Mould and humidity are a problem in most of the houses in Havana. This creates an unhealthy environment that increases the risk of respiratory and skin infections for those that live in these conditions.

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Housing in Havana 13
Havana, Cuba
By Alison McCauley
10 Sep 2013

In the home of an elderly lady, Old Havana.

Religious icons and symbols are displayed in the majority of Cuban homes.

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Housing in Havana 14
Havana, Cuba
By Alison McCauley
10 Sep 2013

Paintings and photographs depicting key figures and moments of the revolution are still very popular among the older members of the population in Cuba. The younger generation are more interested in contemporary, Cuban and international, art and popular culture.

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Housing in Havana 15
Havana, Cuba
By Alison McCauley
31 Aug 2013

The inhabitants of this building, which is dangerously close to collapsing, have been evicted. The flimsy wooden poles that prop it up are insufficient and there is a serious risk that the building could topple at any time, injuring or killing people in this busy street in Old Havana.

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Housing in Havana 16
Havana
By Alison McCauley
09 Sep 2013

When the young woman who lives in this small appartment moved out from her family home in Guantánamo province, she bought this parrot with her for company. Unfortunately she now has no space in her apartment other than the windowless toilet to keep his cage.

The young woman is working hard buying clothing and accessories from wholesalers and then selling the goods to individuals. She has been able to pay her rent and she is slowly saving some money to take back to her family in Guantánamo province.

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Housing in Havana 17
Havana, Cuba
By Alison McCauley
03 Sep 2013

An elderly resident looks down at the stairs leading to her apartment. The original stairs collapsed completely and were replaced by this rickety, homemade staircase. Ten years ago this woman fell down these stairs and broke her shoulder, hip and all her front teeth.

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Housing in Havana 18
Havana, Cuba
By Alison McCauley
31 Aug 2013

Residents of a neighbourhood in Old Havana try to stabilise the top of a crumbling building. Debris from this building had recently fell into the street and injured people.

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Housing in Havana 19
Havana, Cuba
By Alison McCauley
10 Sep 2013

Authentic tiles in a communal hallway.

Neither the Cuban state nor the people have money for repairs and this lack of money has played a major part in the critical state of the buildings. Nicholas Quintana, a Cuban-born professor of architecture at Florida International University, said that the neglect of Havana's architecture was politically motivated and that it represented the work of the republic and, as such, Fidel wanted to see it eliminated. Other experts in architecture say that half a century of communist rule and embargos have indirectly saved the capital's architecture from developers, even though the lack of money for repairs has taken a terrible toll.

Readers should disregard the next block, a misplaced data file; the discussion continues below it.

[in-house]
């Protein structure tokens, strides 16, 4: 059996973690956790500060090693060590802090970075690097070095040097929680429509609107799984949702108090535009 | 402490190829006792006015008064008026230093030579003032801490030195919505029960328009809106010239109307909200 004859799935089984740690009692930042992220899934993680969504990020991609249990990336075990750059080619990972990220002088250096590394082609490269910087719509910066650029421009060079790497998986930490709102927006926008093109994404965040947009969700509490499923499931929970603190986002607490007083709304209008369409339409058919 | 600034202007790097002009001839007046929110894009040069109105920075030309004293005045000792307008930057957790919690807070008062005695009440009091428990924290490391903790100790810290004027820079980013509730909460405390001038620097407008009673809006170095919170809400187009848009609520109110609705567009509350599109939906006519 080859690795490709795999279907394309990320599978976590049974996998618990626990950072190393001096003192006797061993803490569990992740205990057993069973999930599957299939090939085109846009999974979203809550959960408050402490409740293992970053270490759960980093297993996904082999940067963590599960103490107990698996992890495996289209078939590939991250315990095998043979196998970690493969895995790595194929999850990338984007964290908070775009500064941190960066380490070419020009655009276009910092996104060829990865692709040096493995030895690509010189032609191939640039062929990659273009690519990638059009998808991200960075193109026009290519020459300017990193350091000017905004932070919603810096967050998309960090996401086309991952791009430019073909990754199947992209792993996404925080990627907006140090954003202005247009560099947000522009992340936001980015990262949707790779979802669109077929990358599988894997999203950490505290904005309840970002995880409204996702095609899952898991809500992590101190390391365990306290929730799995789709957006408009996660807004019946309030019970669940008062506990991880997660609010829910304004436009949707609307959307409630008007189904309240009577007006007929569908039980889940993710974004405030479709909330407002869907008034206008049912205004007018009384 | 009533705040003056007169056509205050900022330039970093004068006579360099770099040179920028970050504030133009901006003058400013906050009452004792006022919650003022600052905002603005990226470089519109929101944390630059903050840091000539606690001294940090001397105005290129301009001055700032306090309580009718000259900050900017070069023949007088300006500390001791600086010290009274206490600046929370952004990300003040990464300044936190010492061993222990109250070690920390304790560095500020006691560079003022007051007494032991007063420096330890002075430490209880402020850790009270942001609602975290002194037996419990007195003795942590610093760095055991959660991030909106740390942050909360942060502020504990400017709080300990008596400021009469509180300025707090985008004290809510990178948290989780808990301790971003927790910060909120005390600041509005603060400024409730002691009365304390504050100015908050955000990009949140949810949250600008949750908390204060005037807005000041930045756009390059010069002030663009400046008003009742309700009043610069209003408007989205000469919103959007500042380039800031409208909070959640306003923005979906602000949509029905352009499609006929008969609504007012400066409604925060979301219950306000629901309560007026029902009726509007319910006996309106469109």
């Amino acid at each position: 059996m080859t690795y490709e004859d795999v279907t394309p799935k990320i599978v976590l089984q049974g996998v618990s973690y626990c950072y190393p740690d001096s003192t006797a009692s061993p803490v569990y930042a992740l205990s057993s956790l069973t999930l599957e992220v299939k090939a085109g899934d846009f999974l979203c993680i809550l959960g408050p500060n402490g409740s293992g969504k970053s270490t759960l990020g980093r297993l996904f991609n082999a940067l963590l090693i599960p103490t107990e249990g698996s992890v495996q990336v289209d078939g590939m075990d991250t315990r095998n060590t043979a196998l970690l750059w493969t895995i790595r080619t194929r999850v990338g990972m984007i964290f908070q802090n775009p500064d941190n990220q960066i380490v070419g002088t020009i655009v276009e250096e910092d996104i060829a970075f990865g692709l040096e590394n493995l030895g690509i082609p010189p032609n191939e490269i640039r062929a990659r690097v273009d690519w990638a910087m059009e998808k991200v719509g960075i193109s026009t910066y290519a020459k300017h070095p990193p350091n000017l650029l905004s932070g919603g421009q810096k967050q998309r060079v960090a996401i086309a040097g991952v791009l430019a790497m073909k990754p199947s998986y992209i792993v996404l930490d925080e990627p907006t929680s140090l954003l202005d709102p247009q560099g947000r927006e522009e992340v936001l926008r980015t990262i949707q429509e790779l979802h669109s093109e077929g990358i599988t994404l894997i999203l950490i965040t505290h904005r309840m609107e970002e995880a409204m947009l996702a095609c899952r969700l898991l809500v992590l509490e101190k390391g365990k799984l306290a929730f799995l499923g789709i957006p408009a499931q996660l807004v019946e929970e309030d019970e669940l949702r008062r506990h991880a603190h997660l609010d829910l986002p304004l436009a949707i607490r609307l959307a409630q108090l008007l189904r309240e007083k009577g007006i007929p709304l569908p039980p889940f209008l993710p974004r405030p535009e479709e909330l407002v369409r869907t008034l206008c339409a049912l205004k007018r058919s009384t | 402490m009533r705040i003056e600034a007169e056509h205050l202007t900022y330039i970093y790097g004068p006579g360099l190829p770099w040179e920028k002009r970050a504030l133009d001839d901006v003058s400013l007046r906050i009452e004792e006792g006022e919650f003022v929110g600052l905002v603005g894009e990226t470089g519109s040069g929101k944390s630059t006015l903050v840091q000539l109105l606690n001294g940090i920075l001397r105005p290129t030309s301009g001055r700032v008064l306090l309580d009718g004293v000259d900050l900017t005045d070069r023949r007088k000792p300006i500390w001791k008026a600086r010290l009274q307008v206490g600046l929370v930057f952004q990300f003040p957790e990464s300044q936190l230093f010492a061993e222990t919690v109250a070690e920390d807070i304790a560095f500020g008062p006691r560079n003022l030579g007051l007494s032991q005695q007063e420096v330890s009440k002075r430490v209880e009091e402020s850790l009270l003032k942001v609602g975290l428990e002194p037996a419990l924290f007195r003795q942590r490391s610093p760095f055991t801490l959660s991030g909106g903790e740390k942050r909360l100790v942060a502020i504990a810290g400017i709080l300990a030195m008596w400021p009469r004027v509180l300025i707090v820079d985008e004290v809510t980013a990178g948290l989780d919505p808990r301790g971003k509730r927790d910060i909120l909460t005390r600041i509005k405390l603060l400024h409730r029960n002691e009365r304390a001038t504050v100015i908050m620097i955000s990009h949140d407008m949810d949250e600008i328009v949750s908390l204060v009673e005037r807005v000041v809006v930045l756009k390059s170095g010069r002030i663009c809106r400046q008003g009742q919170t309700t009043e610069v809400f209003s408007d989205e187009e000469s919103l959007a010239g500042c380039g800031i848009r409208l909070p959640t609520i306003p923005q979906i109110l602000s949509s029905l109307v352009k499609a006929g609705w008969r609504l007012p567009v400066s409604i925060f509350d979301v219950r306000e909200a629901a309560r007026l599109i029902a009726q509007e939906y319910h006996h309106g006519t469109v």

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Housing in Havana 20
Havana, Cuba
By Alison McCauley
02 Sep 2013

Humidity is one of the major factors in the deterioration of the buildings in Havana.

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Housing in Havana 21
Havana, Cuba
By Alison McCauley
10 Sep 2013

Catholic icons and images adorn the walls of most homes in Cuba. The dangerous wiring is also typical of homes in Havana. The people don't have the means to repair their homes properly.

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Housing in Havana 22
Havana, Cuba
By Alison McCauley
31 Aug 2013

The view from an apartment in the former Hotel Bristol in Central Havana

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Housing in Havana 23
Havana, Cuba
By Alison McCauley
10 Sep 2013

Most homes in Cuba have a Santeria shrine. The walls in this room are marked by a combination of mould and smoke from the almost constantly lit candles.

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Housing in Havana 24
Havana, Cuba
By Alison McCauley
31 Dec 2008

A man smoking a cigar is standing next to a building that has completely collapsed. The building next door is still standing and people continue to live and work there.

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Housing in Havana 25
Havana, Cuba
By Alison McCauley
10 Sep 2013

A communal hallway of a house in Old Havana. These loose hanging wires can be seen in most of the buildings of Old and Central Havana.

Neither the Cuban state nor the people have money for repairs and this lack of money has played a major part in the critical state of the buildings. Nicholas Quintana, a Cuban-born professor of architecture at Florida International University, said that the neglect of Havana's architecture was politically motivated and that it represented the work of the republic and, as such, Fidel wanted to see it eliminated. Other experts in architecture say that half a century of communist rule and embargos have indirectly saved the capital's architecture from developers, even though the lack of money for repairs has taken a terrible toll.

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Housing in Havana 26
Havana, Cuba
By Alison McCauley
31 Dec 2012

This building, which houses numerous families, is being supported by metal poles.

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Housing in Havana 27
Havana, Cuba
By Alison McCauley
31 Dec 2012

These mediopuntos, or Cuban fanlights, have been protected by UNESCO, yet the people haven't been given funding to repair them.

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Housing in Havana 28
Havana, Cuba
By Alison McCauley
31 Dec 2012

A severely cracked and crumbling ceiling in a building in Central Havana.

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Housing in Havana 29
Havana, Cuba
By Alison McCauley
31 Dec 2012

A kitchen built in the former rooftop swimming pool of a 1930's hotel in Central Havana.

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Housing in Havana 30
Havana, Cuba
By Alison McCauley
09 Sep 2013

A kitchen in Old Havana
The man who lives here is an alcoholic and he survives by begging.

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Housing in Havana 31
Havana, Cuba
By Alison McCauley
09 Sep 2013

A man trying to figure out why the electricity isn't working in his apartment. Residents rarely have the means to call in professionals to fix things in their homes. They are forced to use whatever materials they can find to make repairs and they take risks trying to repair electrical malfunctions.